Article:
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Still Life
Louise Penny, Adam Sims
The Inner Life of Cats: The Science and Secrets of Our Mysterious Feline Companions
Thomas McNamee, Bob Reed
The Inner Life of Cats: The Science and Secrets of Our Mysterious Feline Companions
Thomas McNamee
Still Life
Louise Penny
Sherlock Holmes: The Definitive Collection
Arthur Conan Doyle, Stephen Fry
The Woman In White
Wilkie Collins
Merlin Trilogy
Mary Stewart
Progress: 612/928 pages

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Still Life - Louise Penny, Adam Sims
Murder by Matchlight - E.C.R. Lorac, Mark Elstob
Murder in the Snow: A Cotswold Christmas Mystery - Gladys Mitchell, Patience Tomlinson
"You only live once, but if you do it right, once is enough." ― Mae West


"The man who does not read has no advantage over the man who cannot read." ― Mark Twain


"Women and cats will do as they please, and men and dogs should relax and get used to the idea." ― Robert A. Heinlein


"Always be a first rate version of yourself and not a second rate version of someone else." ― Judy Garland
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Project Hamlet

Halloween Bingo 2019 PreParty -- Question for 08/05 (Day 5): Favorite Series with Supernatural Elements?

Witches Abroad - Terry Pratchett Harry Potter Box Set: The Complete Collection - J.K. Rowling The Chronicles of Narnia - C.S. Lewis, Pauline Baynes The True Game: Kings Blood Four/Necromancer Nine/Wizard's Eleven - Sheri S. Tepper The Hobbit and The Lord of the Rings - J.R.R. Tolkien The Once and Future King - T.H. White The Dragonbone Chair  - Tad Williams Merlin Trilogy - Mary Stewart The Green Mile - Mark Geyer, Stephen King The Complete Vampire Chronicles (Vampire Chronicles, #1-#4) - Anne Rice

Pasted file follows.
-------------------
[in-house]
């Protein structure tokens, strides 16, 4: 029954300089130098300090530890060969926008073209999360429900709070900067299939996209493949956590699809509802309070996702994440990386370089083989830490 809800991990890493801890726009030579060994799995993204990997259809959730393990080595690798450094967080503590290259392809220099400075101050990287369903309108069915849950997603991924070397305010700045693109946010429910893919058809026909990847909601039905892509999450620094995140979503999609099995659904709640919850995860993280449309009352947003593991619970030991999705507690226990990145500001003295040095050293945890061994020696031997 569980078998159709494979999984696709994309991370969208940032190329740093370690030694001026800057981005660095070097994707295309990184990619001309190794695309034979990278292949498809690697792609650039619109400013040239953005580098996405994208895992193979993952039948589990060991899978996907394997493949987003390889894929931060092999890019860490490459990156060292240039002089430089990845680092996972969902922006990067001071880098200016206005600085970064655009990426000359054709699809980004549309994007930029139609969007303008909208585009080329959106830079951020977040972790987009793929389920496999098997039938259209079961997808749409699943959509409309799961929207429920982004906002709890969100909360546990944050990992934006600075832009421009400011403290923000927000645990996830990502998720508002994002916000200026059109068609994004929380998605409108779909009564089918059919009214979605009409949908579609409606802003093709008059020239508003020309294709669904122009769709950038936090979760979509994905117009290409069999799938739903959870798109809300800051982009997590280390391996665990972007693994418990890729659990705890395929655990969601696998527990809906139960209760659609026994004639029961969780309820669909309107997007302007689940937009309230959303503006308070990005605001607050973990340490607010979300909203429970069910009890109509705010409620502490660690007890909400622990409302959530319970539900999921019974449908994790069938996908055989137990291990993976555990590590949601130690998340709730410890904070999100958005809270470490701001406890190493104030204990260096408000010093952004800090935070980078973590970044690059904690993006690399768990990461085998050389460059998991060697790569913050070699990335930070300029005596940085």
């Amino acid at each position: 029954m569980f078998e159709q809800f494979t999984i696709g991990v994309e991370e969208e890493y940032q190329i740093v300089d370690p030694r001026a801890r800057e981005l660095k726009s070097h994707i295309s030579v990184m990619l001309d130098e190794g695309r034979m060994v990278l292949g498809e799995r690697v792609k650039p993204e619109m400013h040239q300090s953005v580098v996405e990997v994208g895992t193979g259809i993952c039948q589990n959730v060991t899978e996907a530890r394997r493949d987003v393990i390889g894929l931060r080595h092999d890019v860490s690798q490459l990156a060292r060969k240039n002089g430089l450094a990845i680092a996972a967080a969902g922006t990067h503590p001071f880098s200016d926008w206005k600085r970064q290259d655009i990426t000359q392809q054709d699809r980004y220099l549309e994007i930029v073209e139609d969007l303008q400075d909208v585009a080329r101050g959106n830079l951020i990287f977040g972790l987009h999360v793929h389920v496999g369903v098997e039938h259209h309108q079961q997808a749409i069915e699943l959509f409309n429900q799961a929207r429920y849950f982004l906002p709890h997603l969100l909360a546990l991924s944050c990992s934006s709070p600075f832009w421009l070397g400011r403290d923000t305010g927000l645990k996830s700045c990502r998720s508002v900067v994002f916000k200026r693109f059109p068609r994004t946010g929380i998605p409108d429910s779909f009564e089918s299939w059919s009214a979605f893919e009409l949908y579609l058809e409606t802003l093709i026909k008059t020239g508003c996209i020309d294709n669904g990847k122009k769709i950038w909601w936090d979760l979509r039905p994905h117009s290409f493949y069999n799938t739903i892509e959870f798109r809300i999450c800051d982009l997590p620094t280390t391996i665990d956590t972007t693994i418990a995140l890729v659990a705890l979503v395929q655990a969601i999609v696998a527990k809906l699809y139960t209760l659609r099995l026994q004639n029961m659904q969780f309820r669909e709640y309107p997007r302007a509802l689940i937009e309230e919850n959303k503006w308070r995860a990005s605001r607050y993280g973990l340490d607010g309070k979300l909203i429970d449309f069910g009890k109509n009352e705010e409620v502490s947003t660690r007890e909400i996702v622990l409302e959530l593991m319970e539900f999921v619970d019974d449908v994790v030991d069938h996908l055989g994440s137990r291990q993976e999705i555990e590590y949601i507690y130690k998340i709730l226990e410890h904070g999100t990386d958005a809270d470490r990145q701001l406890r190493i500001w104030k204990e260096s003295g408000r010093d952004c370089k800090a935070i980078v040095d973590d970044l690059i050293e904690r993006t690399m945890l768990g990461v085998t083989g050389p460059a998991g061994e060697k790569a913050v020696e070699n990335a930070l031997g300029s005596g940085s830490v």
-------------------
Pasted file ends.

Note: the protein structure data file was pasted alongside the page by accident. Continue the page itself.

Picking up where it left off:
Hmmm, are we talking "series" as in "including trilogies and quartets" here, or does it have to be more than that number?  Also, what about works that were intended as one (very long) book but are traditionally broken up into several parts that are published separately (like Tolkien's Lord of the Rings) and books originally published in several self-contained parts but now frequently combined into one omnibus volume (like Stephen King's Green Mile)?

 

Anyway, starting with the beasts that nobody can legitimately dispute are series and moving on from there, based on the assumption that it's "yes" to all of the above:

 

MULTI-BOOK SERIES ( >5 INDIVIDUAL ENTRIES)
Terry Pratchett: Discworld
J.K. Rowling: Harry Potter
C.S. Lewis: The Chronicles of Narnia
Sheri S. Tepper: The True Game (all nine books, including the Mavin Manyshaped trilogy and the Jinian / End of the Game trilogy)

 

TRILOGIES / QUARTETS / MULTI-PART OMNIBUS VOLUMES
J.R.R. Tolkien: The Hobbit and The Lord of the Rings
T.H. White: The Once and Future King
Tad Williams: Memory, Sorrow and Thorn
Mary Stewart: Merlin Trilogy
Stephen King: The Green Mile

 

JUMPED THE SHARK
Anne Rice: The Vampire Chronicles

 

Unsurprisingly, almost all of my favorite supernaturally-tinged series are fantasy -- and I read both Green Mile and the Vampire Chronicles for pretty much everything but their horror contents.  That said, Rice jumped the shark for me when she insisted on using Lestat (of all characters) as a vehicle for exploring her rapidly altering expressions of faith ... shortly before going BBA and thus earning herself a place on my no-go list once and for all.  I still like the first books in the series, though, especially the first two.